Under the proposal, which involves upgrading the existing CSX route, the line would be served by 12 passenger trains per day, including at least six fast services. With modern diesel trains operating at speeds of up to 177km/h, the journey time for the 483km trip between Chicago and Columbus would be 3h 45min for express services and four hours for stopping trains.
Track and safety improvements in a potential future phase would support operation at up to 209km/h, trimming the and a Chicago – Columbus express time to just 3h 20min.
The business plan, which includes evaluation and modelling of service scenarios, operating strategies, fare structures, ridership and revenue forecasts, operating and capital costs and financing and funding arrangements, was conducted by Transportation Economics and Management Systems (TEMS), United States. TEMS has previously conducted the economic analysis for the nine-state Midwestern Regional Rail Initiative (2007) and for the Ohio and Lake Erie Regional Rail (Ohio Hub) Study (2007) for the states of Ohio, Pennsylvania, Indiana, Michigan and New York.
The total cost of the scheme will be around $US 1.29bn, 79% of which will be for track, signalling, and stations, with the remaining 21% covering rolling stock and facilities.
The project is expected to generate economic benefits worth $US 6.2bn over 30 years, with a benefit-cost ratio of 1.71. The analysis also indicates that private operation would be possible without government subsidies, and the service is expected to carry more than two million passengers per year within two years of the start of operations.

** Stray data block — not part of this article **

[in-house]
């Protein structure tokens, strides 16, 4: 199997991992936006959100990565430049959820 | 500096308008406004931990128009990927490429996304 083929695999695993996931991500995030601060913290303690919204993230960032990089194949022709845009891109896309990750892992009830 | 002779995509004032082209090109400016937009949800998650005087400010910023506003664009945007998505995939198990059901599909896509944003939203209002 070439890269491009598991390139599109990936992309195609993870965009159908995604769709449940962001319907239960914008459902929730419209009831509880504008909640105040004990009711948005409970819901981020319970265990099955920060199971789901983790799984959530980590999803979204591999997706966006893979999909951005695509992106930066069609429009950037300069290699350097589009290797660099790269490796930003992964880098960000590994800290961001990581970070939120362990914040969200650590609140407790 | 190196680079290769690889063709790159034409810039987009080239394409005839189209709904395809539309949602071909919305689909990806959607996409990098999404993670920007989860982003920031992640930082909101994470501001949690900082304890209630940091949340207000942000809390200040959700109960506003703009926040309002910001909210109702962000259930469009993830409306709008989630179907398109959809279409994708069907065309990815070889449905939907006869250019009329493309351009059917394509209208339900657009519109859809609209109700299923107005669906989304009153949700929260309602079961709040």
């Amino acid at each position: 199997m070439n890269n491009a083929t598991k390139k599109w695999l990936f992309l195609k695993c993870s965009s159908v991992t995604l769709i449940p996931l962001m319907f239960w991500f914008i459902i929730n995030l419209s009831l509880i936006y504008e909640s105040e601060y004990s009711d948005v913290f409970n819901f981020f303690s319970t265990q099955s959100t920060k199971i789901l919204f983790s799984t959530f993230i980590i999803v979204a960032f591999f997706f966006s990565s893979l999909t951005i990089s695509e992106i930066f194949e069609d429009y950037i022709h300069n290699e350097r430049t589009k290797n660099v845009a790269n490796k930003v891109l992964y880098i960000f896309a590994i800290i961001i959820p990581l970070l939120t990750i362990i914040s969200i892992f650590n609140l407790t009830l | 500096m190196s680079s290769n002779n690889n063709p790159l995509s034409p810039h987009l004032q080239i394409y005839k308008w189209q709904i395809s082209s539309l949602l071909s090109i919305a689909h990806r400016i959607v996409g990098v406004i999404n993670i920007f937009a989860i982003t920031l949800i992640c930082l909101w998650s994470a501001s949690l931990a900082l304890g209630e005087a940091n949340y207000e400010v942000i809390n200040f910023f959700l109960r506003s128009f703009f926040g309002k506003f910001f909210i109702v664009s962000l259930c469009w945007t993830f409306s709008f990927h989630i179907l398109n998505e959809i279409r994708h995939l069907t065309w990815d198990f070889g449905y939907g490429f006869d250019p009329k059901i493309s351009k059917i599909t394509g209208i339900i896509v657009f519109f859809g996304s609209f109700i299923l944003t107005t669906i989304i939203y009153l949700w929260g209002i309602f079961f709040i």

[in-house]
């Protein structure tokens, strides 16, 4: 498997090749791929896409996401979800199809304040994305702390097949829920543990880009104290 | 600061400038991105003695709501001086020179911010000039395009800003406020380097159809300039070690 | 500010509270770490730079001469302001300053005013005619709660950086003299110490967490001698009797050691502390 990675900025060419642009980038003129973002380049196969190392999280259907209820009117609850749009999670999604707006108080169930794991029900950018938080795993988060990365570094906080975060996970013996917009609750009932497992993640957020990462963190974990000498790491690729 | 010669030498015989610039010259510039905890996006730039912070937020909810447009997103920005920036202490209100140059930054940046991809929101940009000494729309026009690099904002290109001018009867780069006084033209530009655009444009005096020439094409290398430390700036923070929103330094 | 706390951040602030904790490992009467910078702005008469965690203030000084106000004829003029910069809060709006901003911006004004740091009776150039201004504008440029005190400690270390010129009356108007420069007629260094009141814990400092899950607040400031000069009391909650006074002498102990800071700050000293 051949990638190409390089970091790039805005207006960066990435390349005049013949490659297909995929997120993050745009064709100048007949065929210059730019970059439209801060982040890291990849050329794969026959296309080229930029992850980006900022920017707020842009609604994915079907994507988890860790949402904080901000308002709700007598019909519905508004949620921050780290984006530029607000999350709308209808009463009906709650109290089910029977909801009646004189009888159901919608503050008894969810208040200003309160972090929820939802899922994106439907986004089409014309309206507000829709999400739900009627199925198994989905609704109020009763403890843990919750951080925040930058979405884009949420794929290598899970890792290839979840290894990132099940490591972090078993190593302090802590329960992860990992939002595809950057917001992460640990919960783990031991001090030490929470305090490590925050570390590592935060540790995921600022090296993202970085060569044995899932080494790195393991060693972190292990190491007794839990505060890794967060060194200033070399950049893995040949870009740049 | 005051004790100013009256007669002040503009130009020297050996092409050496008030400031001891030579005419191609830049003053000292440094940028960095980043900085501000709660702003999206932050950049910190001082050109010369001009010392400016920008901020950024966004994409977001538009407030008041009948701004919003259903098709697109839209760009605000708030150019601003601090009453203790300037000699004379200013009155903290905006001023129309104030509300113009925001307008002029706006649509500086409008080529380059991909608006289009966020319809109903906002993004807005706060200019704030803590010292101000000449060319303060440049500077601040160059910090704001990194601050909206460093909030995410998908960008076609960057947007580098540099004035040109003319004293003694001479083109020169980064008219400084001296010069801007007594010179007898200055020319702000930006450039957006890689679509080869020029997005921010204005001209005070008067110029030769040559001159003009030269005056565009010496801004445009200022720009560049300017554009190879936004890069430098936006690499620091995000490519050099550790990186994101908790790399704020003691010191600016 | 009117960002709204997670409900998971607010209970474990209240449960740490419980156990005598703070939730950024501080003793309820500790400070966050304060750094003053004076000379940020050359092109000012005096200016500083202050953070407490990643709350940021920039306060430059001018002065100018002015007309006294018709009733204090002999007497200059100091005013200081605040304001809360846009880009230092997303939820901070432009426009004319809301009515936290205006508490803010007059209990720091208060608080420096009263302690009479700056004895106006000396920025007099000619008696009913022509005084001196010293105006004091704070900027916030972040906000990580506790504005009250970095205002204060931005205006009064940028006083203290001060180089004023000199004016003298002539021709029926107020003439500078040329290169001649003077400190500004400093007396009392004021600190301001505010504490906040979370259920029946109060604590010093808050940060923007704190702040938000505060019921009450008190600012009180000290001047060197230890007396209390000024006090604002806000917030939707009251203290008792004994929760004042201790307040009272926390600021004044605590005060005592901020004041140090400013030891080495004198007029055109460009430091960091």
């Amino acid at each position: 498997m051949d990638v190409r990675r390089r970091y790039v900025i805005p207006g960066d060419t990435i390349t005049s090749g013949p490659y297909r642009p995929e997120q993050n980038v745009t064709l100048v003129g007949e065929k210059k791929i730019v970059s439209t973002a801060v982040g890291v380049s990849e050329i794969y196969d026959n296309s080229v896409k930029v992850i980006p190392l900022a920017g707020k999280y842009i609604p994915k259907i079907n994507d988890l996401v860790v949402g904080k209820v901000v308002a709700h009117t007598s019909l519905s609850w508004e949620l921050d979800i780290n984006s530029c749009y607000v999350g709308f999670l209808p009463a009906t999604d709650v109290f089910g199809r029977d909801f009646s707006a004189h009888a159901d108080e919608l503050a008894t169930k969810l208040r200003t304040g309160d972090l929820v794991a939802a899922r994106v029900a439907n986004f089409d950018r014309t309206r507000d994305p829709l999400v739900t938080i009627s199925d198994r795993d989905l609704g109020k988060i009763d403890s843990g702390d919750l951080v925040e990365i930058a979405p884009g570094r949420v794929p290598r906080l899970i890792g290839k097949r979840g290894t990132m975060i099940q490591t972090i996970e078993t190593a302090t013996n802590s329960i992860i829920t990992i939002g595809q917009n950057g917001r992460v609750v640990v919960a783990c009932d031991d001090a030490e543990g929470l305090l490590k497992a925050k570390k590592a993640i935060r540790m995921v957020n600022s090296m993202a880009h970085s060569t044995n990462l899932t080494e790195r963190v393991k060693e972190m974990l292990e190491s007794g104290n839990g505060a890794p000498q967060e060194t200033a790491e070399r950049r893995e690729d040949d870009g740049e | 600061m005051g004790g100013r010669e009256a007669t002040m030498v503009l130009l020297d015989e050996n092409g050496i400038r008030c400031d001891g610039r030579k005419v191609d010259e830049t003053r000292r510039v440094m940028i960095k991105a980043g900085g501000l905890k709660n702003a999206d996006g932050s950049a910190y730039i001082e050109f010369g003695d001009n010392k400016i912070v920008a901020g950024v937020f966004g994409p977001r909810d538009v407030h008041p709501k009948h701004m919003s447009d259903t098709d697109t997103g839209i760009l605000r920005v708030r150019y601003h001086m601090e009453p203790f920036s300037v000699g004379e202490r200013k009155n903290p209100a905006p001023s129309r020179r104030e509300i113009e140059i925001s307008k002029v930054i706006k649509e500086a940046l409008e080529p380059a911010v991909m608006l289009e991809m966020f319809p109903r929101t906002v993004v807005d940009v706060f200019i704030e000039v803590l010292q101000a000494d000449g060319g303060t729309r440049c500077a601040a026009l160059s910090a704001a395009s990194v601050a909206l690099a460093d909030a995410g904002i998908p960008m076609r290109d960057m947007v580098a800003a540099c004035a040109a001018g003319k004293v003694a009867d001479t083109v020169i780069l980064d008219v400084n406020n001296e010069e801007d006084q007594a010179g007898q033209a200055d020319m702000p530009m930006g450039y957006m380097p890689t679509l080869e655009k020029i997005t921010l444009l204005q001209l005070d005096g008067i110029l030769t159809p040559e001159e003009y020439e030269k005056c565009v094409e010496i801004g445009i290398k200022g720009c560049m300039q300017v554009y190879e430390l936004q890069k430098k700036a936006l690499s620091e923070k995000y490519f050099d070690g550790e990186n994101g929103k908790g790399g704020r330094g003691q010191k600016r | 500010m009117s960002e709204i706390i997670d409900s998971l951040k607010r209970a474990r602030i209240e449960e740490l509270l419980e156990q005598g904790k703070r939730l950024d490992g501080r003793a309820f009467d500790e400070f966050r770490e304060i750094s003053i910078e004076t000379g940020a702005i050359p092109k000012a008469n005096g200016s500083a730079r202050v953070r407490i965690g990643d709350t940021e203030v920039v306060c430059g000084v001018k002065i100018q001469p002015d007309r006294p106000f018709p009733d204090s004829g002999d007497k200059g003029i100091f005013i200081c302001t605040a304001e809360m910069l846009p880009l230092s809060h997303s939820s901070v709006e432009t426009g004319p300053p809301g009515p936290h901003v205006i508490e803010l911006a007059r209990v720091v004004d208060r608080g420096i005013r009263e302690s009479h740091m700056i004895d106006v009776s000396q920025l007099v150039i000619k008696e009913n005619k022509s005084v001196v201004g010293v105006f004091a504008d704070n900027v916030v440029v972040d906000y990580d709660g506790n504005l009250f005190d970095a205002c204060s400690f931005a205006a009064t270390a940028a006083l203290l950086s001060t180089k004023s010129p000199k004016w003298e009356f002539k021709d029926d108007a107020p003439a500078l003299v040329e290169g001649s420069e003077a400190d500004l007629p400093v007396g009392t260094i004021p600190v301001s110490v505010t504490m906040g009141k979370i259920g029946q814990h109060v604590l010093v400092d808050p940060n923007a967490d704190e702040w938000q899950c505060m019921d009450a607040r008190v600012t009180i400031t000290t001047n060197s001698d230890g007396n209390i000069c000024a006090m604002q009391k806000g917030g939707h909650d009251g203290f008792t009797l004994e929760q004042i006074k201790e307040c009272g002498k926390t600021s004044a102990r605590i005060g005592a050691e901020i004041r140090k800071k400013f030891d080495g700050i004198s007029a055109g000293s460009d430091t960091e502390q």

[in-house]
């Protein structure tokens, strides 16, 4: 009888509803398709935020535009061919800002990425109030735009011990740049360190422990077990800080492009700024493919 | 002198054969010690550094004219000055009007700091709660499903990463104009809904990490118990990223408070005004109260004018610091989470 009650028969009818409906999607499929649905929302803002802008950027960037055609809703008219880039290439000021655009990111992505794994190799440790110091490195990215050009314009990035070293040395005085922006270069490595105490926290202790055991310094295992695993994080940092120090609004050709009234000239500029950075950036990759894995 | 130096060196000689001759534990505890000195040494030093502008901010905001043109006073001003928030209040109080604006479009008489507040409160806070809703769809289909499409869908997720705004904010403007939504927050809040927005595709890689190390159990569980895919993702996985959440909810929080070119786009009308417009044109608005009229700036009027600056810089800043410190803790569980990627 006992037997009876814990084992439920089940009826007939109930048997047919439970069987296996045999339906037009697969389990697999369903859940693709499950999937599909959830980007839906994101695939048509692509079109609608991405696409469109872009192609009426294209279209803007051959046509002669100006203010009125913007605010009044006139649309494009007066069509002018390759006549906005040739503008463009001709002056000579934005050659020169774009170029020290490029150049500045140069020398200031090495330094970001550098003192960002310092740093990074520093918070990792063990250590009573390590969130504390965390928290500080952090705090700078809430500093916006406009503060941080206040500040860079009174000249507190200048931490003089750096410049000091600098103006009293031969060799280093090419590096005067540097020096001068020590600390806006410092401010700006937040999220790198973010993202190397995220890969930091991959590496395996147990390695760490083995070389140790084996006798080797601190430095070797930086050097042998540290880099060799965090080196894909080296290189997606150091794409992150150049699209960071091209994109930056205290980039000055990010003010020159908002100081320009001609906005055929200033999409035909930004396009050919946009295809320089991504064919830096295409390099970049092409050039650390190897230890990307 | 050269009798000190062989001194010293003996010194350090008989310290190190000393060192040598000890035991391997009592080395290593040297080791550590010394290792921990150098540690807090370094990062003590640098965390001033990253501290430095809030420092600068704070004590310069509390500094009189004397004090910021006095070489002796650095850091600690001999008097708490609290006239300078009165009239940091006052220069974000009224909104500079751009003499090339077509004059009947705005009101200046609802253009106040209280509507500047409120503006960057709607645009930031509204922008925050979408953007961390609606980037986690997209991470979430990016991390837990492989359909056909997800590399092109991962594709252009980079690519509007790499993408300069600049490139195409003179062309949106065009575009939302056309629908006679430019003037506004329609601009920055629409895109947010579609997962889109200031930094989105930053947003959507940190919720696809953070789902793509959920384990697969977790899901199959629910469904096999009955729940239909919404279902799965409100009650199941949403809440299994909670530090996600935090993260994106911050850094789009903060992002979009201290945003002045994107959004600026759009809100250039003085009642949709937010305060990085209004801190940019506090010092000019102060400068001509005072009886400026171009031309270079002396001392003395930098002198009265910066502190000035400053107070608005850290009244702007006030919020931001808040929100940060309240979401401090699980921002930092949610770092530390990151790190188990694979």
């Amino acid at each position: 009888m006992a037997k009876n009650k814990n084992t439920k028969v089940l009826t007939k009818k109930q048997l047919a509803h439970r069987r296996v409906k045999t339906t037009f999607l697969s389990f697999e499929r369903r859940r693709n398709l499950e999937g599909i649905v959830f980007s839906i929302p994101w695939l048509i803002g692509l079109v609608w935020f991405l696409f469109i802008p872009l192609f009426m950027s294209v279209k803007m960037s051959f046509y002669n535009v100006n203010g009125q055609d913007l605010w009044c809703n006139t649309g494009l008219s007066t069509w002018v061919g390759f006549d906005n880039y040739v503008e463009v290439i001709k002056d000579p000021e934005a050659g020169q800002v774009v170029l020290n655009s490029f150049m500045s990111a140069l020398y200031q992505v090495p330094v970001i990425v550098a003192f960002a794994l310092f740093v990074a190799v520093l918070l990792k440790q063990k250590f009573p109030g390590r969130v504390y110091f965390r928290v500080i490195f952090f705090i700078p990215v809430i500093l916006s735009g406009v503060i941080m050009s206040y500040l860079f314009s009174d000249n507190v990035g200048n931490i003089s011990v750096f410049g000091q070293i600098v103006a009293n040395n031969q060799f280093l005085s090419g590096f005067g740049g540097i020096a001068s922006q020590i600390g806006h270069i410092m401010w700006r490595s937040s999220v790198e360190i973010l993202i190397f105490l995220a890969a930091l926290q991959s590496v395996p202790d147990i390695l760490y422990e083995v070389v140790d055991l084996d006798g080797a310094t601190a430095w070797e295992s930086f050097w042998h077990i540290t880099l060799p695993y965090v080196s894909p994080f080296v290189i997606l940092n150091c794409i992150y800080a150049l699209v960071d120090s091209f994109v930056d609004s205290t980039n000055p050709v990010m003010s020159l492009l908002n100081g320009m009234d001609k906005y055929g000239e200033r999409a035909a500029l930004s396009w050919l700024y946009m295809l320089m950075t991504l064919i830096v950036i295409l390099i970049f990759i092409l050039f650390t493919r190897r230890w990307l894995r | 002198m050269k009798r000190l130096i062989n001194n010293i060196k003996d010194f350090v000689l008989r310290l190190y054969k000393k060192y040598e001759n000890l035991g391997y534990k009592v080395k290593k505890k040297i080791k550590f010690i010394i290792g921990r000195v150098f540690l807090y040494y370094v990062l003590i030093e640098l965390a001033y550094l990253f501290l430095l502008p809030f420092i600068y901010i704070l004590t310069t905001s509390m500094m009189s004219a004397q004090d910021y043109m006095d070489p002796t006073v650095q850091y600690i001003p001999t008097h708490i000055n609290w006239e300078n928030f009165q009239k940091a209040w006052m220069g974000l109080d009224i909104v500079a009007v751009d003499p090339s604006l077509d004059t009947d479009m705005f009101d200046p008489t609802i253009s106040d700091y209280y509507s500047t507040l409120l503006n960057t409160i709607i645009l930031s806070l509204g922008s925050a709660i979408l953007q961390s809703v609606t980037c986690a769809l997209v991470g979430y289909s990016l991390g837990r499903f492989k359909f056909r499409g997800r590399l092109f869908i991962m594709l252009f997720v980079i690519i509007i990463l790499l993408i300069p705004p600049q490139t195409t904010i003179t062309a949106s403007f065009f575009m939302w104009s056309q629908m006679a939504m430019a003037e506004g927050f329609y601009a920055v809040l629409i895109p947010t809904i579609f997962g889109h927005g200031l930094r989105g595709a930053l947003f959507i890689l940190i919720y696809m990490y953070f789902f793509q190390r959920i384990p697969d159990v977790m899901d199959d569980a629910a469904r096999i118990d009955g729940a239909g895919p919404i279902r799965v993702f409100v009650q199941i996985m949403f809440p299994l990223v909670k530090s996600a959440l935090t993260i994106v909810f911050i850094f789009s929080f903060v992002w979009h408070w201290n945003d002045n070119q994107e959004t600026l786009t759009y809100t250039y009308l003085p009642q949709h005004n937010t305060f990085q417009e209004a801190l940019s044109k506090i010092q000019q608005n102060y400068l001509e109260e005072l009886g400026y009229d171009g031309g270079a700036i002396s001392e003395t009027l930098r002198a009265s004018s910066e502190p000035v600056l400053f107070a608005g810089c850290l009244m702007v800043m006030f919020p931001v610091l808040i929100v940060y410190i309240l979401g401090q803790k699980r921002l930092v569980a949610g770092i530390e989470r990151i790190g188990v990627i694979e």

At the end of 2012, the Midwest Interstate Passenger Rail Commission reported that ridership on Amtrak corridor services in the Midwest once again experienced record growth during the 2012 financial year. Total ridership on the nine routes grew by 3.5% over the previous year; during the past five years, corridor service ridership in the Midwest has risen 35 percent.
With a population of 1.9 million, the Columbus metropolitan area is currently the largest in the United States not currently served by any form of passenger rail. Fort Wayne, located midway between Columbus and Chicago, is the largest city in Indiana without a passenger service. Columbus is the 15th-largest US city and Chicago is the third-largest.
The next step for the project is a Tier One Environmental Impact Study, for which the corridor cities are now studying funding options.